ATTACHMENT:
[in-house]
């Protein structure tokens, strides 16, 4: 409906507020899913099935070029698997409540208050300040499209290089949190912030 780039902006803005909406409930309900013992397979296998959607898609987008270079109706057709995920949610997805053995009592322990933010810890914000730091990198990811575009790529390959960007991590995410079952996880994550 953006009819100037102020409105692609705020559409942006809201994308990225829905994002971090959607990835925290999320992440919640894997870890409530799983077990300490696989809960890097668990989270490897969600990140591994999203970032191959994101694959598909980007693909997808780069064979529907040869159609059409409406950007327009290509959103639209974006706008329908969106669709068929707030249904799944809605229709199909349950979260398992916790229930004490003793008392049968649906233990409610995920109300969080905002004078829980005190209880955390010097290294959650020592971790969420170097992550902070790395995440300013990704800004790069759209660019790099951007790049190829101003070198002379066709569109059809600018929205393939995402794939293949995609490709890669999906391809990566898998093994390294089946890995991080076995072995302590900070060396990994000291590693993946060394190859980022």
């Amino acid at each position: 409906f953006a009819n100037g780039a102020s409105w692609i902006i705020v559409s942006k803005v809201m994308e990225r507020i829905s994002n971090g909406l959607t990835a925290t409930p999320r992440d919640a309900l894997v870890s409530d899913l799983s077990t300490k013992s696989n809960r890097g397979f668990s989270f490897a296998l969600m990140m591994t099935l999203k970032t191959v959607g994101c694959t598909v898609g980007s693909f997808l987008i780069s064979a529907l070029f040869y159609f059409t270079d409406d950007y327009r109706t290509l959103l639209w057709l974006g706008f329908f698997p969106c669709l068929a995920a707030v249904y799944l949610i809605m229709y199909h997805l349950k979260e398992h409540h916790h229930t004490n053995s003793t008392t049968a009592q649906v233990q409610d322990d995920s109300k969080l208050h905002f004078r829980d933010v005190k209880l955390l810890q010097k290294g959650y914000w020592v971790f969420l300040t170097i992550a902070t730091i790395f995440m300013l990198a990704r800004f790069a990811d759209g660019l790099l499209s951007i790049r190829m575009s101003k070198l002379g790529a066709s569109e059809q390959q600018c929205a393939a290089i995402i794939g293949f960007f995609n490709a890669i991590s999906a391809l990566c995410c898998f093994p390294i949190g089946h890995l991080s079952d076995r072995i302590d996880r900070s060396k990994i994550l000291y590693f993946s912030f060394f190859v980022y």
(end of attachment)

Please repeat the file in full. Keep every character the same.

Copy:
[in-house]
């Protein structure tokens, strides 16, 4: 409906507020899913099935070029698997409540208050300040499209290089949190912030 780039902006803005909406409930309900013992397979296998959607898609987008270079109706057709995920949610997805053995009592322990933010810890914000730091990198990811575009790529390959960007991590995410079952996880994550 953006009819100037102020409105692609705020559409942006809201994308990225829905994002971090959607990835925290999320992440919640894997870890409530799983077990300490696989809960890097668990989270490897969600990140591994999203970032191959994101694959598909980007693909997808780069064979529907040869159609059409409406950007327009290509959103639209974006706008329908969106669709068929707030249904799944809605229709199909349950979260398992916790229930004490003793008392049968649906233990409610995920109300969080905002004078829980005190209880955390010097290294959650020592971790969420170097992550902070790395995440300013990704800004790069759209660019790099951007790049190829101003070198002379066709569109059809600018929205393939995402794939293949995609490709890669999906391809990566898998093994390294089946890995991080076995072995302590900070060396990994000291590693993946060394190859980022």
């Amino acid at each position: 409906f953006a009819n100037g780039a102020s409105w692609i902006i705020v559409s942006k803005v809201m994308e990225r507020i829905s994002n971090g909406l959607t990835a925290t409930p999320r992440d919640a309900l894997v870890s409530d899913l799983s077990t300490k013992s696989n809960r890097g397979f668990s989270f490897a296998l969600m990140m591994t099935l999203k970032t191959v959607g994101c694959t598909v898609g980007s693909f997808l987008i780069s064979a529907l070029f040869y159609f059409t270079d409406d950007y327009r109706t290509l959103l639209w057709l974006g706008f329908f698997p969106c669709l068929a995920a707030v249904y799944l949610i809605m229709y199909h997805l349950k979260e398992h409540h916790h229930t004490n053995s003793t008392t049968a009592q649906v233990q409610d322990d995920s109300k969080l208050h905002f004078r829980d933010v005190k209880l955390l810890q010097k290294g959650y914000w020592v971790f969420l300040t170097i992550a902070t730091i790395f995440m300013l990198a990704r800004f790069a990811d759209g660019l790099l499209s951007i790049r190829m575009s101003k070198l002379g790529a066709s569109e059809q390959q600018c929205a393939a290089i995402i794939g293949f960007f995609n490709a890669i991590s999906a391809l990566c995410c898998f093994p390294i949190g089946h890995l991080s079952d076995r072995i302590d996880r900070s060396k990994i994550l000291y590693f993946s912030f060394f190859v980022y």